Nursing homes throughout our state are designed to provide a high level of care to the residents that they serve.
To be sure, not only are there specific licensing requirements for nursing homes, but nursing homes are also tasked with providing 24/7 nursing care; room and board for residents; assistance with even the most basic of daily activities, such as bathing; and rehabilitation and specialized services, such as dementia care, in some cases.
As such, it’s no wonder that when your loved one is staying within a Denver nursing home, you have an expectation that they will receive the care, attention, and support they need; neglect and abuse may be the furthest things from your mind.
Unfortunately, Denver nursing home abuse and neglect happens more often than it should, and when it does, affected nursing home residents are at risk of injury and harm. If you believe that your loved one is a victim of nursing home abuse, you should act quickly. Our Denver nursing home abuse attorneys can help.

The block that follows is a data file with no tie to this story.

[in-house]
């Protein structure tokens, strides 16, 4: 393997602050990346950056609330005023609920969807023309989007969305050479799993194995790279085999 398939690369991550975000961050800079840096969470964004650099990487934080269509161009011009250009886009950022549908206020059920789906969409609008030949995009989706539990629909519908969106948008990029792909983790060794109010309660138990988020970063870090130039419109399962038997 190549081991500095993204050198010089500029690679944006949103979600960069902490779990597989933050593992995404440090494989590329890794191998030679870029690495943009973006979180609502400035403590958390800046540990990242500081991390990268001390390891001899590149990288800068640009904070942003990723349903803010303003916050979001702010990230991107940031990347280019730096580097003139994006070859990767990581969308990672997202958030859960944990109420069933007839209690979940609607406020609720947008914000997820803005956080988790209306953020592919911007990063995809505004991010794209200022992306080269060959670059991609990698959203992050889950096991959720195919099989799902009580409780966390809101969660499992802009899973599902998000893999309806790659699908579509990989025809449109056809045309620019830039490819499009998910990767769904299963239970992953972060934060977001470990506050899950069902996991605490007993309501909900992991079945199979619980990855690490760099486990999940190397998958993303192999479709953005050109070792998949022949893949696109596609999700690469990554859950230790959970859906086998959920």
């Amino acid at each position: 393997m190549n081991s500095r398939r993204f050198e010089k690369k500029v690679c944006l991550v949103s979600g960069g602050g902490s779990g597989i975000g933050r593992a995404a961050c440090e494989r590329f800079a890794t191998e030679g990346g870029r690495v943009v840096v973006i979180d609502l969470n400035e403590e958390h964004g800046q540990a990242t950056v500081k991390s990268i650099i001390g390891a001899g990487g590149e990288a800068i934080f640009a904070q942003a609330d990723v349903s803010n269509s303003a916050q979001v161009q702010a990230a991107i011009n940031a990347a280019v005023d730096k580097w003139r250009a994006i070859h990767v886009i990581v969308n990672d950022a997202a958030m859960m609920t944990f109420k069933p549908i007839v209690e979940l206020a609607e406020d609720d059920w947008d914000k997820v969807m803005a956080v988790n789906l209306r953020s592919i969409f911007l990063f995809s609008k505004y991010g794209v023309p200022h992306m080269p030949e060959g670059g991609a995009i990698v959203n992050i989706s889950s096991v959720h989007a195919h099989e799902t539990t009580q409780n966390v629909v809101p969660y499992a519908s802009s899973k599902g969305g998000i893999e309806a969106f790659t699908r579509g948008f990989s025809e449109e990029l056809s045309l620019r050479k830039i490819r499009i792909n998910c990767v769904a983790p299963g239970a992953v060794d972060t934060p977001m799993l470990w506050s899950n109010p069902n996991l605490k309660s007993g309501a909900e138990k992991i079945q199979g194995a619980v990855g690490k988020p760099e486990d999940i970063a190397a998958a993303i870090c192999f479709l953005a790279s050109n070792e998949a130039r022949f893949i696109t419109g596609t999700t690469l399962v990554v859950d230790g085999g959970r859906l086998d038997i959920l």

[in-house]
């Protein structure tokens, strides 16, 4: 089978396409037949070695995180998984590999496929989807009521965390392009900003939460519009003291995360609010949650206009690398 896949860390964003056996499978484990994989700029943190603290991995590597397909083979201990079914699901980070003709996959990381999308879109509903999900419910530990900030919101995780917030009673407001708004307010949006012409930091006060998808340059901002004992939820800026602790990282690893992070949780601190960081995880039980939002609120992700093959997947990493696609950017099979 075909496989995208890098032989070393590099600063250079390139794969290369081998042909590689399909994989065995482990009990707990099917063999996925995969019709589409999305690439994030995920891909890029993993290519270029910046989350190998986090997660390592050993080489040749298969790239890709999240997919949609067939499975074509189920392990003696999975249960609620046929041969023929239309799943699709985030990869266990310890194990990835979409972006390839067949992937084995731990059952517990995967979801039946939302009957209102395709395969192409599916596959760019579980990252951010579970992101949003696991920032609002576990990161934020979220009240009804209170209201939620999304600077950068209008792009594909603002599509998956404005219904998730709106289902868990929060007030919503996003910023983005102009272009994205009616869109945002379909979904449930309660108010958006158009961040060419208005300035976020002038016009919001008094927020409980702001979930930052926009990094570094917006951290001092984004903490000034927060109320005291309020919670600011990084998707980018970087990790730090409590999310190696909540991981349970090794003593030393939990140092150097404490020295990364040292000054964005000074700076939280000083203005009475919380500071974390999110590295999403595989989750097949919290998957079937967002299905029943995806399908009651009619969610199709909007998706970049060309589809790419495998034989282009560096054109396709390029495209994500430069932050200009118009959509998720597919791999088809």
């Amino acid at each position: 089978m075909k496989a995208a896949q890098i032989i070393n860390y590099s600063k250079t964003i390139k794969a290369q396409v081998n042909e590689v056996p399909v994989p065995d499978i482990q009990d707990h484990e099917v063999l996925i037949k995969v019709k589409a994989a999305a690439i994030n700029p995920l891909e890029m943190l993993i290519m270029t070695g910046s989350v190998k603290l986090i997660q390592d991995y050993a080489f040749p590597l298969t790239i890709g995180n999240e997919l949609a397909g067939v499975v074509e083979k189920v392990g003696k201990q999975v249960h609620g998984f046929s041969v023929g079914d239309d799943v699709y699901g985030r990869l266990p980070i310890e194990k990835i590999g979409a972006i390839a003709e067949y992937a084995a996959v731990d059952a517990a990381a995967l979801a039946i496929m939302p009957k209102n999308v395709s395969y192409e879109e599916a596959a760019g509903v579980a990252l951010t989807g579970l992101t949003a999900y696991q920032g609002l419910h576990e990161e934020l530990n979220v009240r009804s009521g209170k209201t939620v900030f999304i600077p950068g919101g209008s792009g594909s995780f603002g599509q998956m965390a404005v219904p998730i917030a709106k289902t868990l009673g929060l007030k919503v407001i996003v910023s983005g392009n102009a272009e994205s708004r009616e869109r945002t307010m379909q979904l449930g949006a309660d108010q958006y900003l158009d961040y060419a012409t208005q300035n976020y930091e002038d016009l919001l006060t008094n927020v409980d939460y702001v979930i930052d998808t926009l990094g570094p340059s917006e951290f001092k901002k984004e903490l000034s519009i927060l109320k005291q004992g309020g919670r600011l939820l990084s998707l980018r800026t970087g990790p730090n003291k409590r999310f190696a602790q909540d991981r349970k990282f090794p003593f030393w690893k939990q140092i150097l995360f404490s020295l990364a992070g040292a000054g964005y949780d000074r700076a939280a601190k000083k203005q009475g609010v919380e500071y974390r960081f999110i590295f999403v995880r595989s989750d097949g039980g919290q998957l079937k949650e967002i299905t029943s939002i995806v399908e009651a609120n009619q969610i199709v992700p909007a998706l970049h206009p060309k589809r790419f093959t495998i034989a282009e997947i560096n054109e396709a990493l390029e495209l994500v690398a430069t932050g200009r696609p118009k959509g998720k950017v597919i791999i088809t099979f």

Types of Nursing Home Abuse and Neglect in Denver
Nursing home abuse and neglect can come in various forms. Being able to recognize the signs of different types of abuse and neglect is important.
- Physical abuse. Physical abuse is the most blatant type of nursing home abuse, and the easiest for a third-party to identify. Physical abuse refers to hitting, kicking, biting, punching, pinching, improperly restraining, burning, or otherwise using physical force to control, intimidate, threaten, or cause harm to a resident. Physical abuse can also include intentionally depriving a resident of food or drink or even abusing the resident’s medication by refusing medication or using medication to control the resident (i.e. overly sedating a resident).
- Sexual abuse. Sexual abuse of a nursing home resident is a heinous act, but one that happens nonetheless. This type of abuse involves any unwanted, non-consensual sexual contact between a nursing home resident and a nursing home staff member. You may be able to recognize sexual abuse by both the physical and psychological symptoms that result, including bruising, torn clothing, bleeding or bloodied undergarments, the appearance of sexually-transmitted infection, withdrawal, anger, and other emotional changes.